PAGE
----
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Introducing Contract First : Page 5

Many publications and blogs consider Web services to be the silver bullet because they are so easy to implement in .NET and interoperate with disconnected systems. But are people really using Web services the way they should be used?




Building the Right Environment to Support AI, Machine Learning and Deep Learning

Creating Client Code
For the sake of a complete overview of the sample scenario in this article, it will help to also take a look at the Windows Forms client application. All in all things look quite similar on the client compared to the Web service itself. The same class files get generated except that you now have a WebServiceProxy instead of a WebService type, but this is an obvious difference. Likewise, you can easily write code that has a sample call to your Web service on the other side. The following snippet shows how to create a message-oriented call to the service's GetMemberData operation.

DotnetUserGroup svc = new DotnetUserGroup(); svc.Url = "http://localhost/WSCFWalkthroughService/" + "WebService.asmx"; GetMemberDataRequest req = new GetMemberDataRequest("42"); GetMemberDataResponse result = svc.GetMemberData(req); propertyGrid1.SelectedObject = result.MemberInfo;

Figure 11: Sample Windows Forms consumer application with data binding.
Did you notice the last line? The result data object is directly bound to a Windows Forms PropertyGrid control (see Figure 11)—you didn't have to manually hack anything. This is possible because WSCF offers all the necessary attribute glue for it if you enable the appropriate code generation option.

Another interesting point to discuss about the client is the ability to get read-only access to the SOAP request and response messages. It's not a big deal and there are few people who will ever need it, but I've heard of customers who complained that this feature was missing in the original .NET Framework implementation.

Now you're done with your application scenario. You've modeled your data and your messages to exchange with XSD. Afterwards you took WSCF's WSDL Wizard to hammer down the service interface contract. The tool abstracts from the nitty-gritty details of WSDL and aids in creating an interoperable WSDL. Finally, you provided the respective developers with the necessary metadata and they could get along with WSCF's code generation feature to create code from the XSDs and the WSDL—in a much more enhanced fashion than it is currently available in the .NET Framework SDK and Visual Studio .NET.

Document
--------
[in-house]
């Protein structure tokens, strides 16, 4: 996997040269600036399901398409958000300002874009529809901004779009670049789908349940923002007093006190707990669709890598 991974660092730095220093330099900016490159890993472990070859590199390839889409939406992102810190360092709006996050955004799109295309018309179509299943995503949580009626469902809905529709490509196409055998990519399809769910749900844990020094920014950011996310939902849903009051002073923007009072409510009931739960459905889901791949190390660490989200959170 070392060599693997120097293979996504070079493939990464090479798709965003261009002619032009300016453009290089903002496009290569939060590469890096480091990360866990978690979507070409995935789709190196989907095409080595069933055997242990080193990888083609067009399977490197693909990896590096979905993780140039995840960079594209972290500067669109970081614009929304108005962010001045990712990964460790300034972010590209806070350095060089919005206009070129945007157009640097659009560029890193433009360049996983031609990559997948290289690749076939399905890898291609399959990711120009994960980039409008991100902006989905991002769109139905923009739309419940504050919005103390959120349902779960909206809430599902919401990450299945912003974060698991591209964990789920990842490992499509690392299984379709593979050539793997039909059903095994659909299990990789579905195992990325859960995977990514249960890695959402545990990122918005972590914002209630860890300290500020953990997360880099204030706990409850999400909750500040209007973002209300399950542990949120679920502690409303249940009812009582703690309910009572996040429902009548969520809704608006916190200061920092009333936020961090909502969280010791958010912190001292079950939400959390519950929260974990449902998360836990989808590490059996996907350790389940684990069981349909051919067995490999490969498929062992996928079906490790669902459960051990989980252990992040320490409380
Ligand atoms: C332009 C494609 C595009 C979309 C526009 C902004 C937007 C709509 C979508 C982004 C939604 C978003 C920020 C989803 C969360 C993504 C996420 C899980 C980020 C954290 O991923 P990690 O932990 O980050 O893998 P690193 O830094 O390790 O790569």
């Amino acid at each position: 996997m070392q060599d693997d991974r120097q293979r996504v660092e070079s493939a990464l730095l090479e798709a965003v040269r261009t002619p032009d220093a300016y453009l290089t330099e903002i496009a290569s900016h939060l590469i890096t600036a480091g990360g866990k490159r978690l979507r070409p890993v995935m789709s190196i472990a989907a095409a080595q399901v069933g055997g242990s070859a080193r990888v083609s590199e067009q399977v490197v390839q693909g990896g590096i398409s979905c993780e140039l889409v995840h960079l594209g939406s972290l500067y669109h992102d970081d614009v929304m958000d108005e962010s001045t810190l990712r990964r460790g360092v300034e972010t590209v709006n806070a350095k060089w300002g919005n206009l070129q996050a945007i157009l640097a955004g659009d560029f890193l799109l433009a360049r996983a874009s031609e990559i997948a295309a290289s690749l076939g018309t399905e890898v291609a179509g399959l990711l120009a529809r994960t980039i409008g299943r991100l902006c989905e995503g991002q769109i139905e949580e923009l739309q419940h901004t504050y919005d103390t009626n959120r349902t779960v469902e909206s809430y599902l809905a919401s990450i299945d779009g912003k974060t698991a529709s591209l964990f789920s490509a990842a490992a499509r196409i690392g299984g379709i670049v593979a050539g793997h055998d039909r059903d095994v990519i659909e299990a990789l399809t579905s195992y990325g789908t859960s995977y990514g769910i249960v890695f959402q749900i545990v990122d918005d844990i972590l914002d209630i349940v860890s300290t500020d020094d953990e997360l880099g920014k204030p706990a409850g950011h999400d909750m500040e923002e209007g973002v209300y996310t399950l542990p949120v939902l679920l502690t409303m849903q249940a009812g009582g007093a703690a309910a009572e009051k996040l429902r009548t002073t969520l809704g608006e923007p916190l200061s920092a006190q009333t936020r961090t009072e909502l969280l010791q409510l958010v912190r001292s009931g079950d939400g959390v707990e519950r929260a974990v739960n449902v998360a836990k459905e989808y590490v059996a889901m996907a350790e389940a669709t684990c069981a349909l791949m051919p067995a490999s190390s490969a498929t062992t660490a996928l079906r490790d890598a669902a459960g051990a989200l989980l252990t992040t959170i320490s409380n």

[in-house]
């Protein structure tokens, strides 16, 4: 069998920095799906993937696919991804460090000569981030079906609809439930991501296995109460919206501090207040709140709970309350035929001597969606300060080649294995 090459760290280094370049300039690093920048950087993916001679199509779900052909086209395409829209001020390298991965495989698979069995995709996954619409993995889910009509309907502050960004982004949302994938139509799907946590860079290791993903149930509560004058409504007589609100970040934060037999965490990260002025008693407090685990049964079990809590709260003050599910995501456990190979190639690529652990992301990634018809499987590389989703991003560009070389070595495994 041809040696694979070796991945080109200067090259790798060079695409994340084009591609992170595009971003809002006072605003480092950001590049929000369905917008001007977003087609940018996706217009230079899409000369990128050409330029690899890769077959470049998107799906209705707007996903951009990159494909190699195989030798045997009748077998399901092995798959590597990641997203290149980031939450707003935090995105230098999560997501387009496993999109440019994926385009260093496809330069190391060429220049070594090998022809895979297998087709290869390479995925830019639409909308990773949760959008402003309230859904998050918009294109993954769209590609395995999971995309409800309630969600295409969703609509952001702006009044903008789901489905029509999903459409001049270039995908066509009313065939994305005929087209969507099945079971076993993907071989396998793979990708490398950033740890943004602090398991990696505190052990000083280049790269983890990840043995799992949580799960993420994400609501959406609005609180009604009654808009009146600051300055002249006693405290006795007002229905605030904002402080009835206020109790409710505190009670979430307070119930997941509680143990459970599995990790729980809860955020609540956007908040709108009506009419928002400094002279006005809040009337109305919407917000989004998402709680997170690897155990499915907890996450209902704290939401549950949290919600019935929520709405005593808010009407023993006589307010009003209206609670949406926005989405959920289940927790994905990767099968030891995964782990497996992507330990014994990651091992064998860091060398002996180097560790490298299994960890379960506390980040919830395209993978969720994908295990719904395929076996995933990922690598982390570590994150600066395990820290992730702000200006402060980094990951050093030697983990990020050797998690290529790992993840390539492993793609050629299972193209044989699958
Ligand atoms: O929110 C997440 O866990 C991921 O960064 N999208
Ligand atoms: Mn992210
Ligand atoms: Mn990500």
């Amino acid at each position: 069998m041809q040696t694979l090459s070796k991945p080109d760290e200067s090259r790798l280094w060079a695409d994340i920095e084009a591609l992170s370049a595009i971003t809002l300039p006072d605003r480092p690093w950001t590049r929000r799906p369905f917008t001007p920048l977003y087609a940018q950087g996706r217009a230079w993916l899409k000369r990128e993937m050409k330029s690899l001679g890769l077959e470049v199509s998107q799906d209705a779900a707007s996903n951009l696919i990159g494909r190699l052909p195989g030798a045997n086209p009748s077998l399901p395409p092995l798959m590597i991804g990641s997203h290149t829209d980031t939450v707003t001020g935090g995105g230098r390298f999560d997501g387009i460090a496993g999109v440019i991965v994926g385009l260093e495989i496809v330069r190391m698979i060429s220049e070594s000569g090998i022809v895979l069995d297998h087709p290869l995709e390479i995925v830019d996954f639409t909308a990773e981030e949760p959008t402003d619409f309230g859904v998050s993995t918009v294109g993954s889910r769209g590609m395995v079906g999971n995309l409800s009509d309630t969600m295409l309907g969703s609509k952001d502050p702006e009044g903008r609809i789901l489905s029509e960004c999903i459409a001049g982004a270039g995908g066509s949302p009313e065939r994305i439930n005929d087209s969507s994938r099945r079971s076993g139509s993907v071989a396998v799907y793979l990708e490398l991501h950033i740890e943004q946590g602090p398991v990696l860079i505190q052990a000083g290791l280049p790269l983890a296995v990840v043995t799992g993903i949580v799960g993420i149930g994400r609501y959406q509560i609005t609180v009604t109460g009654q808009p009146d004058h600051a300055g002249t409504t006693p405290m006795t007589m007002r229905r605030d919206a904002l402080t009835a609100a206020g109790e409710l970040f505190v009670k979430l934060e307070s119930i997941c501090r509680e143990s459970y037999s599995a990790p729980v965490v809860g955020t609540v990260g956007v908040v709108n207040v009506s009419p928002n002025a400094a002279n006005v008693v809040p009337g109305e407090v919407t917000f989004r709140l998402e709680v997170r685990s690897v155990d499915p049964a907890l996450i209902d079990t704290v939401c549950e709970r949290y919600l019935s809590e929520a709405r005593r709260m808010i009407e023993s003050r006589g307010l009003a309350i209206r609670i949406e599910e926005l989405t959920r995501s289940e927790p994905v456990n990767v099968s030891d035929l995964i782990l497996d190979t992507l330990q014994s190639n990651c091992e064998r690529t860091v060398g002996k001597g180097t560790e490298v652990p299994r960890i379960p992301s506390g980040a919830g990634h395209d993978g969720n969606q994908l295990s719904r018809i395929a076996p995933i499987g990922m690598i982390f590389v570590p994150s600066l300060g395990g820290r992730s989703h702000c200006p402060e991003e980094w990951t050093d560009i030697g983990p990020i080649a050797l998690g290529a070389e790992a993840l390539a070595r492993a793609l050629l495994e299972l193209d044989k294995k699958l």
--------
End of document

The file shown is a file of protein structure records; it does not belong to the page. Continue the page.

Refine the Contract
But honestly, there is never just one shot. You never make everything just right the first time. Therefore it is indispensable to provide a round-tripping functionality for WSDL interface descriptions. Just imagine you've forgotten to add an operation for enumerating all registered members. This means that you need to add the ListAllMembers
Figure 12: Editing an existing WSDL and revisiting the Web service interface.
operation to the interface. And surely you want to leverage the WSDL Wizard one more time. When you right-click the WSDL file you'll see another entry called "Edit WSDL Interface Description..." (see Figure 12). The wizard starts and pre-populates the pages with the metadata from the WSDL. From now on you can change about anything you like, including adding and removing operations and changing the mapping of operations and message types. It remains to say that WSCF does not support any style of WSDL out there in the wild, but rather can just handle WSDL descriptions that follow the same rules as those WSDL files generated by the wizard itself. That's it: a complete contract-first design and development lifecycle.

What did you think about Web services as described by this article? Sure, this is just one valid point of view. You can still think and act in an RPC-fashioned manner, no problem. But when you are serious about interoperability and integration, I think you should at least take a look at contract-first design and development when it comes to Web services.

We are heading slowly towards maturing the Web services specs and features. Microsoft's Indigo run time and programming model will provide us with some very rich and powerful features for building distributed systems, especially those that focus on the Web services world. With contract-first-based ideas you're also well placed for the near future. Indigo has the concept of a data, message, and interface contract. These concepts should by now be quite familiar to you. So the future is bright, start to use it now.

This article was written with a beta version of WSCF 0.5; however, the final version should be available for download by the time you read this article. If you have any questions, problems or suggestions regarding contract-first design and development, please do not hesitate to contact me.

Christian Weyeris co-founder of thinktecture, a company that helps software architects and developers to build projects with .NET and distributed applications technologies. He is a recognized XML, Web services, and service-orientation expert. As a Microsoft MVP for Solution Architecture and one of the few independent Microsoft Regional Directors, he has made a name for himself in the developers and architects community. He has worked for many years with Microsoft technologies like COM/DCOM, COM+ and .NET. Christian has spoken at many well-known developer conferences and forums worldwide and is a published author, editor, and writer of numerous articles for various German and international technical magazines. Visit his Weblog to find out more about Web services and service-oriented integration and programming, not just on the .NET platform.
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